Finding eigenvectors is fast, easy and efficient when the matrix is symmetric, but alas M is not symmetric unless the Ci are all the same. To get around this we note that cij is symmetric and adopt ti = Ti√Ci as a temporary surrogates for the temperatures.
dTi/dt = ΣjMijTj
(dti/dt)/√Ci = Σj(Mijtj/√Cj)
dti/dt = Σj((Mij√Ci)tj/√Cj)
dti/dt = Σj((Mij√Ci)/√Cj)tj
dti/dt = Σj(((cij/Ci)√Ci)/√Cj)tj
dti/dt = Σj(cij/√(CiCj))tj
dti/dt = Σjmijtj where mij = cij/√(CiCj)

Note that the new matrix m is symmetric! cij is symmetric indeed for heat flow problems and most other physics problems where reciprocity reigns.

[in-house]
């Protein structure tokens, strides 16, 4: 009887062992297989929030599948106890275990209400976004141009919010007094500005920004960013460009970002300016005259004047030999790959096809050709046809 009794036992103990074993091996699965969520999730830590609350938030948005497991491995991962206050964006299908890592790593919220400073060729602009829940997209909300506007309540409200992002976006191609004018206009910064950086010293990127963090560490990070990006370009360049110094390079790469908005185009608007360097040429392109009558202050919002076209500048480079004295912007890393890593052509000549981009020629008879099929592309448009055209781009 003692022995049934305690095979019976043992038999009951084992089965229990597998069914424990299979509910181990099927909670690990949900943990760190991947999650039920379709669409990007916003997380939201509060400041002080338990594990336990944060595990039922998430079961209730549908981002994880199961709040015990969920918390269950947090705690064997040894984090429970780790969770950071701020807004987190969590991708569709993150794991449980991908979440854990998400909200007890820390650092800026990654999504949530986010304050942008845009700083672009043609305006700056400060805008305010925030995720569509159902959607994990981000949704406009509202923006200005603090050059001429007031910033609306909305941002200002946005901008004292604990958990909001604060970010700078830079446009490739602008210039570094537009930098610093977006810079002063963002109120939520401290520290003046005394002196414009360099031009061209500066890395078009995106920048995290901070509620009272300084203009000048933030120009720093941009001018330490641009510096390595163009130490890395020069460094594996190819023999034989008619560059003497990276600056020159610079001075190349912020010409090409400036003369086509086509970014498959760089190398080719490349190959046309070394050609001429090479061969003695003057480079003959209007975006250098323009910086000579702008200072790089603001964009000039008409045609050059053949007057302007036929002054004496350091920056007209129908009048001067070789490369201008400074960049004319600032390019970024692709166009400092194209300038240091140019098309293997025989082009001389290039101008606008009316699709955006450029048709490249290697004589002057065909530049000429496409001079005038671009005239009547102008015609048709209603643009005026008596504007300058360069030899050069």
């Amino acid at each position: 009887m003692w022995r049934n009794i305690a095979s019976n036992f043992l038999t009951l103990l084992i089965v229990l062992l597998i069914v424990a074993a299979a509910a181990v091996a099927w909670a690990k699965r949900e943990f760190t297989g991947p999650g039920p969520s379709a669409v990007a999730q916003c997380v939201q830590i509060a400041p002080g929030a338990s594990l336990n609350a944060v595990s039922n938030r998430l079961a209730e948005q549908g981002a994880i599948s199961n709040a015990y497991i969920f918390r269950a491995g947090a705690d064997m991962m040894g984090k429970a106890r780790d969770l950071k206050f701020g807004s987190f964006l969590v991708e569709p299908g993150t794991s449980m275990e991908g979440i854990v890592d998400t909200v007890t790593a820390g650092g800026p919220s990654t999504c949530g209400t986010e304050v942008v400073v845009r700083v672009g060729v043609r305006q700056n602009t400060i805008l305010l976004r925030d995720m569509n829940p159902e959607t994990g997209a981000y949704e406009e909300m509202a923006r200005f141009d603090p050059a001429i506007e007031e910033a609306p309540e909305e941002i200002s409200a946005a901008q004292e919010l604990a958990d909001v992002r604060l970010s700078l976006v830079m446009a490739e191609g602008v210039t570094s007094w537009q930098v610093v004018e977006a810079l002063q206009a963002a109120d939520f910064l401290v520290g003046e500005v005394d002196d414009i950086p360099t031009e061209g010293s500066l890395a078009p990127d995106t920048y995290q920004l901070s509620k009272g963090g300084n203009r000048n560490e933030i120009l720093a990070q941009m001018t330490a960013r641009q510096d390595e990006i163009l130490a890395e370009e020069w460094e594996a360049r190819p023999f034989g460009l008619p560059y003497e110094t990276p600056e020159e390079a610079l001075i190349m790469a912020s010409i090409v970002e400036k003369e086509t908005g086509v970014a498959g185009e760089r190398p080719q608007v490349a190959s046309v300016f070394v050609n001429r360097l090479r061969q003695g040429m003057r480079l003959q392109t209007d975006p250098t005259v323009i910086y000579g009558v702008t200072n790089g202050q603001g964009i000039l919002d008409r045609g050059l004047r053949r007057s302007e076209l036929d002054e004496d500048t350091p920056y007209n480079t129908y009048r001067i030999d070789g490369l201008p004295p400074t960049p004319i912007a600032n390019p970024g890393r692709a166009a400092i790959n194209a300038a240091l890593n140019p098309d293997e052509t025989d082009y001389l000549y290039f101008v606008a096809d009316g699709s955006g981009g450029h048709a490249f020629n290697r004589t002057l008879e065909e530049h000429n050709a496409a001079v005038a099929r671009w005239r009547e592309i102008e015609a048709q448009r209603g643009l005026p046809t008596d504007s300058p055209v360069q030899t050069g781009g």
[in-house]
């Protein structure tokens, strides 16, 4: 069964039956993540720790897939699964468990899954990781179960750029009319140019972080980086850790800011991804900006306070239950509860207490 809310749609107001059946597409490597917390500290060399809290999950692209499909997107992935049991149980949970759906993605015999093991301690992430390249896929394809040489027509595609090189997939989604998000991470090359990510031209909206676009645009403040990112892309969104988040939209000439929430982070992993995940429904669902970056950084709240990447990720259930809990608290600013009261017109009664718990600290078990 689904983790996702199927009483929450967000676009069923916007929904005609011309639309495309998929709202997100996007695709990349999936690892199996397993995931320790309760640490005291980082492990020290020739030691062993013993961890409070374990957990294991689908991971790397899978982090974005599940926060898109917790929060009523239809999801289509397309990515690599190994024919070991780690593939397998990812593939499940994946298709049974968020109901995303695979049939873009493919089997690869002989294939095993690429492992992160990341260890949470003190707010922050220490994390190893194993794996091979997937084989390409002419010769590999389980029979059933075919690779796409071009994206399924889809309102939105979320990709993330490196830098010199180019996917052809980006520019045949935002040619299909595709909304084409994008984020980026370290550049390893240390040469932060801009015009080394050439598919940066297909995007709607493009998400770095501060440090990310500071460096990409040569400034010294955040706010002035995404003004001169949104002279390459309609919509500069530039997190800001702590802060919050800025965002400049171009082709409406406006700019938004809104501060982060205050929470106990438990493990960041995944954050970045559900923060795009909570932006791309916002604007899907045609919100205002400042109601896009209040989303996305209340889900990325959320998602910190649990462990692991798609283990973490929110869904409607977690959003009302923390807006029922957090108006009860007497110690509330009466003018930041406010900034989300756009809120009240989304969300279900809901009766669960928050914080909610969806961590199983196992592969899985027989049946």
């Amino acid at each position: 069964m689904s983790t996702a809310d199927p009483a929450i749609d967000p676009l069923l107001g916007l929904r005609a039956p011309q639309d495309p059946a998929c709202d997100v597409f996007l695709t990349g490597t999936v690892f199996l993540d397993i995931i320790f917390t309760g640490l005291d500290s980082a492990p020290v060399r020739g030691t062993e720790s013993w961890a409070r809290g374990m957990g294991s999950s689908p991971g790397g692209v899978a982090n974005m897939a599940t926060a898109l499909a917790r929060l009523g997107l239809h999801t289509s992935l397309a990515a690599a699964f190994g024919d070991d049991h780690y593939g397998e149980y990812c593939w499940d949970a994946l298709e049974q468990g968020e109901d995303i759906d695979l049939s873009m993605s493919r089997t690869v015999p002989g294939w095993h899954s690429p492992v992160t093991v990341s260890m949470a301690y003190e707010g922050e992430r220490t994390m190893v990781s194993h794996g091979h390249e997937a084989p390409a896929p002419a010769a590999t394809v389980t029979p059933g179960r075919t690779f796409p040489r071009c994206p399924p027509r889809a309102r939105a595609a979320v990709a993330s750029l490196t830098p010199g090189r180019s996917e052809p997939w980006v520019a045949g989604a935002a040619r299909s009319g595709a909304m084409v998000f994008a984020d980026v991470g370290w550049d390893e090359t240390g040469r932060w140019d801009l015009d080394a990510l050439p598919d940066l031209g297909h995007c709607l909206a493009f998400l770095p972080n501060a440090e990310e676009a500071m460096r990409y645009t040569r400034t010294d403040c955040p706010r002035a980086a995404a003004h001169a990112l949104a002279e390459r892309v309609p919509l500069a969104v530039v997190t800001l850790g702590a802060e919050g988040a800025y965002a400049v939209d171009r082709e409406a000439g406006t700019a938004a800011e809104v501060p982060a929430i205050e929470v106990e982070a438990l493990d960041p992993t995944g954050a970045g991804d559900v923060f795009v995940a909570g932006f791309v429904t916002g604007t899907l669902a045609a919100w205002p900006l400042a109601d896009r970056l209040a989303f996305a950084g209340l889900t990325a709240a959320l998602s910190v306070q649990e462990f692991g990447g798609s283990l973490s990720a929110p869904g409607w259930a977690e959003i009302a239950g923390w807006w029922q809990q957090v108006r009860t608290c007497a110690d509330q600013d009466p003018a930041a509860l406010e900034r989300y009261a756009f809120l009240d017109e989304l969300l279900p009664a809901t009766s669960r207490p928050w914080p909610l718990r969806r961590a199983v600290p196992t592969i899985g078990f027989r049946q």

Let D be a diagonal matrix where Dii = 1/Ci. We may now write the matrix equation m = DC (this is a different m!! Fix! ....) and use this code to compute eigenvectors and values for m.

We find g so that gmg−1 is diagonal with diagonal elements dj. If Ej is the jth basis vector in the new coordinates then our general solution to the equations is:
ΣjajEjedjt. The n reals aj are the parameters to the solution.